Improperly tested LEDs can cause electrical stress damage: do you know why?

Most LEDs can emit light with forward bias, and generally do not operate with reverse bias. LEDs consist of a PN junction that can be destroyed by excessive current flow if a high voltage surge passes through the device in the opposite direction.

Q: Types and causes of electrical stress damage during LED testing

Sometimes LEDs can be damaged during testing without the engineer noticing the situation. Special care must be taken not to overload the LEDs during testing.

Talking about the insulation safety standard of driver chip

Test engineers should also be aware of electrical stress damage (ie, electrical overload) during testing. There are mainly three cases:

1. Electrical Overload (EOS):

EOS threats are mainly attributed to poor handling and/or test fixture design issues;

Surges from nearby lightning strikes and equipment switching can generate severe transient energy on power and data lines.

2. Electrostatic discharge (ESD):

• Charged objects (including people) touching ESD-sensitive (ESDS) items;

• A charged ESDS device touches ground or another conductive object at a different potential;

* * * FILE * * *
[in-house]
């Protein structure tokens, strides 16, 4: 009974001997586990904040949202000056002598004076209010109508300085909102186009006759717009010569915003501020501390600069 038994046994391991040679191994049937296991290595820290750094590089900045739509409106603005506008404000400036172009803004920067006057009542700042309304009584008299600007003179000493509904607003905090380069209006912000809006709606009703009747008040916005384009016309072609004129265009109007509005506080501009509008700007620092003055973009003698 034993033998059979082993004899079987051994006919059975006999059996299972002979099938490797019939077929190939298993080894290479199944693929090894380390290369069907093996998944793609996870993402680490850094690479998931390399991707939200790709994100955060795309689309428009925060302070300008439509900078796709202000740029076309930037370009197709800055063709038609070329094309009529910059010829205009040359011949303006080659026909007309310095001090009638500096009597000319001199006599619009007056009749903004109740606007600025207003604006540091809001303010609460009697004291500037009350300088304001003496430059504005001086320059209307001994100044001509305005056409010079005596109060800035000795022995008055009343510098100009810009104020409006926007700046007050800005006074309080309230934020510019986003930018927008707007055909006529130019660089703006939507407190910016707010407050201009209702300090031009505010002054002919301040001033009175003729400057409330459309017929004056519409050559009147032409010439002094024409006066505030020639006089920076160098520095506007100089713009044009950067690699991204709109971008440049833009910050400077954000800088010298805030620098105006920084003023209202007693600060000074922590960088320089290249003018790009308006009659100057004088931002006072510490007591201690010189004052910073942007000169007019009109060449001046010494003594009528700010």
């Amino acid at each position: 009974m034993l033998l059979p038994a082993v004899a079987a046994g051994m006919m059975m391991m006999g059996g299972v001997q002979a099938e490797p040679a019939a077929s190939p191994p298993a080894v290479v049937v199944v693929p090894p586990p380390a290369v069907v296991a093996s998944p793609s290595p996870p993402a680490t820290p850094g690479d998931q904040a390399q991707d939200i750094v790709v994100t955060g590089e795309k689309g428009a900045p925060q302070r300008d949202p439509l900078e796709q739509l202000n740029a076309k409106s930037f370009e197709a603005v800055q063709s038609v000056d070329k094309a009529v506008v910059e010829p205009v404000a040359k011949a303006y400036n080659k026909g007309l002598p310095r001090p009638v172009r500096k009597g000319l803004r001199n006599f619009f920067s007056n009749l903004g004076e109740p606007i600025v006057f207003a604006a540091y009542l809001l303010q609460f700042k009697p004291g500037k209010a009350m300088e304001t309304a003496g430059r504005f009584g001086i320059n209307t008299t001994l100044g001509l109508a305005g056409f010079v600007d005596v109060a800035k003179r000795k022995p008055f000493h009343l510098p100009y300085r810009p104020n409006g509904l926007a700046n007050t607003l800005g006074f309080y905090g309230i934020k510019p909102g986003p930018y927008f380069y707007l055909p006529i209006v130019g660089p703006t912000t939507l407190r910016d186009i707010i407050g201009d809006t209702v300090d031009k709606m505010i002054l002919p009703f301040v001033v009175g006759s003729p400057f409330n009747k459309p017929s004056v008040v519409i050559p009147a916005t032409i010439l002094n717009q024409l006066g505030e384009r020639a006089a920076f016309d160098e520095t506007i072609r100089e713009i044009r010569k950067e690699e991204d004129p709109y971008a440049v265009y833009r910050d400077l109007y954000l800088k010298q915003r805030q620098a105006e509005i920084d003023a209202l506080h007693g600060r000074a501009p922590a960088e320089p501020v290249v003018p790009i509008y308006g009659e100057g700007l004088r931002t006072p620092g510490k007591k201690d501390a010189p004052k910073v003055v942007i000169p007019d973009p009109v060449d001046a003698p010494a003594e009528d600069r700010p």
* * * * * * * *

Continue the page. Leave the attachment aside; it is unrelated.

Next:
• ESDS devices are grounded when exposed to electrostatic fields.

LED manufacturers recommend guidelines for preventing and managing ESD/EOS threats. The IEC 61340-5 and ANSI/ESD S20.20 standards provide guidelines for preventing EOS and ESD damage when assembling LED components in a system.

3. Directional polarization:

Most LEDs can emit light with forward bias, and generally do not operate with reverse bias. LEDs consist of a PN junction that can be destroyed by excessive current flow if a high voltage surge passes through the device in the opposite direction.

LED manufacturers generally recommend using Zener diodes for system testing before installing LEDs.

The Links:   CM100DY-24NF DMC-50799